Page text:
A period at home marking GCSE exams was followed by four weeks in Sweden. Sweden has an extensive system of lakes and rivers, which are ideal for canoe-camping trips. I spent two weeks in the Dalsland area of Sweden close to the Norwegian border. This beautiful area of large lakes and connecting canals is popular with German, Dutch and Danish canoeists. Although there are few official naturist beaches in Sweden there are numerous small beaches and rocky bathing places where naturism seems to thrive. Camping is allowed in the woods along the lakes and on the many small islands dotted around the lakes and many idyllic spots can be found. With long sunny days punctuated by the occasional thunderstorm, air temperatures reached 30°C and water temperatures approached 25°C. It isn’t always like this in Sweden but you get good weather more often than not in mid summer.
My remaining time in Sweden I spent in the area southwest of Stockholm. Here it is possible follow small rivers and lakes which are joined by tracks where it possible to wheel your canoe on a trolley. Because of these portages these routes are less popular than the Dalsland area and few canoeists are met on the water. With the heat wave continuing conditions for swimming were still perfect and I was able to paddle naked most of the time. At the end of this trip I spent a couple of days on an official costumes optional beach on a small island on one of these lakes. Surprisingly this was much less used by naturists than the many unofficial sites I came across.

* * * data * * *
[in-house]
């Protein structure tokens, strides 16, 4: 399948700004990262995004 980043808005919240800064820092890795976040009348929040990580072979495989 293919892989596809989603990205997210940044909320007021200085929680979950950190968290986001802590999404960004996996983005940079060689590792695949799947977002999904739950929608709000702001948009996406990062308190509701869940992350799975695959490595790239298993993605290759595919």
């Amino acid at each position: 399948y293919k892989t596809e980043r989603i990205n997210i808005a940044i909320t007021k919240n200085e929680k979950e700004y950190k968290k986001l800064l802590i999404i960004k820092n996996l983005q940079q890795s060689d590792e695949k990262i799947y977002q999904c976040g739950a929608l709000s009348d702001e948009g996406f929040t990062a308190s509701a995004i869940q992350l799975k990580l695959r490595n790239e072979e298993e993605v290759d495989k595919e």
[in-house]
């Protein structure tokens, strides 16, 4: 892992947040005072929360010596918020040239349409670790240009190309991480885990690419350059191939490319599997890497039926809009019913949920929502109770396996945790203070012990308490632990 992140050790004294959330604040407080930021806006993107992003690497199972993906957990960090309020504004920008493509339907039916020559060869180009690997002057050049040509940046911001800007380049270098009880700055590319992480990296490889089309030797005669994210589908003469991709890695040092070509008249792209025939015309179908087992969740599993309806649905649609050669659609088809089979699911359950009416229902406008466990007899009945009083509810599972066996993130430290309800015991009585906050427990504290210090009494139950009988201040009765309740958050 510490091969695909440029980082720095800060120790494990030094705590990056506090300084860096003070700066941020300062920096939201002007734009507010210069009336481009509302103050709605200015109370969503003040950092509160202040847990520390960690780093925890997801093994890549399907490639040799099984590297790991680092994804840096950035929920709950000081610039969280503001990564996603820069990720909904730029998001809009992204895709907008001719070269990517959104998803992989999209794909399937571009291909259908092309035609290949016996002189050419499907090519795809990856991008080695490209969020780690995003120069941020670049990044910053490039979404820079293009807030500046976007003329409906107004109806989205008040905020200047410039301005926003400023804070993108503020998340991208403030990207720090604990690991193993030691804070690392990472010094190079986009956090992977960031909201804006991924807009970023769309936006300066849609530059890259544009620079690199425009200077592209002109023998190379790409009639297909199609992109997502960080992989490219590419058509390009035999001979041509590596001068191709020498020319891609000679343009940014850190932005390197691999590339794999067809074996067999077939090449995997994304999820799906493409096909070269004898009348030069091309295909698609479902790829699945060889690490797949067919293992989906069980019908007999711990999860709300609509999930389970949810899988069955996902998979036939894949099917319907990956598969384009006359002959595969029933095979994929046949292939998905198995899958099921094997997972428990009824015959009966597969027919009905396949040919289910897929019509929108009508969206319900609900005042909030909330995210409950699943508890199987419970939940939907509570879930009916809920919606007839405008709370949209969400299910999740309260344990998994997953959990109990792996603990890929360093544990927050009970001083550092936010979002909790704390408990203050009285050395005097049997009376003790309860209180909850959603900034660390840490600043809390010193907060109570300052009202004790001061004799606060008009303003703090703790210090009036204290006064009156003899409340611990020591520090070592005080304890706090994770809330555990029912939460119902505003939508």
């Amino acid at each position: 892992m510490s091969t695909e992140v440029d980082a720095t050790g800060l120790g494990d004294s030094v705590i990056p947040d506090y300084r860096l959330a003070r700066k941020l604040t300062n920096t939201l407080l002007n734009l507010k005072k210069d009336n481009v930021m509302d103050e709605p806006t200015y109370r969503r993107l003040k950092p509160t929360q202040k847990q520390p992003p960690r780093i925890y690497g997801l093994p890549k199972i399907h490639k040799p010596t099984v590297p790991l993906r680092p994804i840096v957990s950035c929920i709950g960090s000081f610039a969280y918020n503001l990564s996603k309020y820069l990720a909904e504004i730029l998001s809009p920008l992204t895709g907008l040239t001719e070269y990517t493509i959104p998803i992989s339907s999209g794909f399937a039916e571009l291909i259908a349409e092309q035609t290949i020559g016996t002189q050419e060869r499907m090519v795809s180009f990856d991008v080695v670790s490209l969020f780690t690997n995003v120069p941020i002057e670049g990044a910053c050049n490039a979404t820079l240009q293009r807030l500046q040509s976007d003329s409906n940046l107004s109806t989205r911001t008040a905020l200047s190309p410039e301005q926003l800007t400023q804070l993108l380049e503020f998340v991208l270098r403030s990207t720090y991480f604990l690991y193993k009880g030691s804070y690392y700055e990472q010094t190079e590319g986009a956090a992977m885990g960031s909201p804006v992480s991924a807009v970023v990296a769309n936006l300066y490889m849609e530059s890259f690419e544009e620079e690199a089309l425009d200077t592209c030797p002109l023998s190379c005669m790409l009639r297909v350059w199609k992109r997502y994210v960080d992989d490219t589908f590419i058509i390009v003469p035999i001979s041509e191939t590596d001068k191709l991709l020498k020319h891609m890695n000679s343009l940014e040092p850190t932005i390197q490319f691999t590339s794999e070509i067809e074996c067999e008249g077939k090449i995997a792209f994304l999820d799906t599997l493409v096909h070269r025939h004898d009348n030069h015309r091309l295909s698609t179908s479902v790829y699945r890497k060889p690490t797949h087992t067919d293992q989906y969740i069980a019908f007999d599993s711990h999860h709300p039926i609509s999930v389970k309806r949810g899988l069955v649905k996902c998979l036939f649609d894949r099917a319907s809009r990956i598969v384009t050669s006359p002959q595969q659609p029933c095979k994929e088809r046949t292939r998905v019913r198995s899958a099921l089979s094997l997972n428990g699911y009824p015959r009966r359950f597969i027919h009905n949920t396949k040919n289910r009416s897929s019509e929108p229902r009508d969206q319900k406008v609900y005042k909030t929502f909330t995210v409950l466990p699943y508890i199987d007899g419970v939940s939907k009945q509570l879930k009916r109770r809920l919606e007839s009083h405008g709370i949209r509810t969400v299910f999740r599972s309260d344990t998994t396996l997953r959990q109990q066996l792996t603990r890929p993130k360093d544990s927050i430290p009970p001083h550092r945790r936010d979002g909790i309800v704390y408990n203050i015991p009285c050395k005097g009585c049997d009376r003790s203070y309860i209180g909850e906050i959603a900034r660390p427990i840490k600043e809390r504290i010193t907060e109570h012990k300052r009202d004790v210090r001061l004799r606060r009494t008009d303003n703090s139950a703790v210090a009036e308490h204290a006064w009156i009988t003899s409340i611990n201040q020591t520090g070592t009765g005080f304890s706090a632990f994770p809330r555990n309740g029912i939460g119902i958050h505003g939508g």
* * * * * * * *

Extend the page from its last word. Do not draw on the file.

After a few days back in England I headed off to the Pyrenees where I intended to spend about six weeks walking from the Atlantic Ocean to the Mediterranean Sea. There are three main walking routes along the Pyrenees: The GR10 which remains in France and the GR11 in Spain are on well marked and maintained footpaths which generally stay below the highest peaks. I had decided to attempt the High Level Route, which follows the main ridge of the Pyrenees where possible, and remains above 1500m over most of the route. The route scrambles up airy rocky ridges, crosses high-glaciated passes and traverses rocky pathless terrain. In these remote areas it is necessary to camp wild and often to carry a very heavy pack. I spent a few days dropping supplies along the route before starting walking from Hendaye-Plage on the Atlantic Coast near the Spanish border.
Through the Basque country the route mainly follows the border ridge and is a gentle introduction to the walk before reaching the alpine slopes of the High Pyrenees. Lakes and streams along the route provided some rather cold swimming. Tea breaks and camps often provided opportunities to top up on the tan gained earlier in the summer. Eventually Andorra is reached and the route again becomes somewhat gentler but the shorter days meant that I had to keep going and was not able to spend as much time lounging around in the sun. On the last day as I approached the Mediterranean Sea near Banyuls-sur-Mer the generally good weather I had enjoyed for most of the summer ended with storm force winds blowing me off my feet and making progress very difficult and dangerous.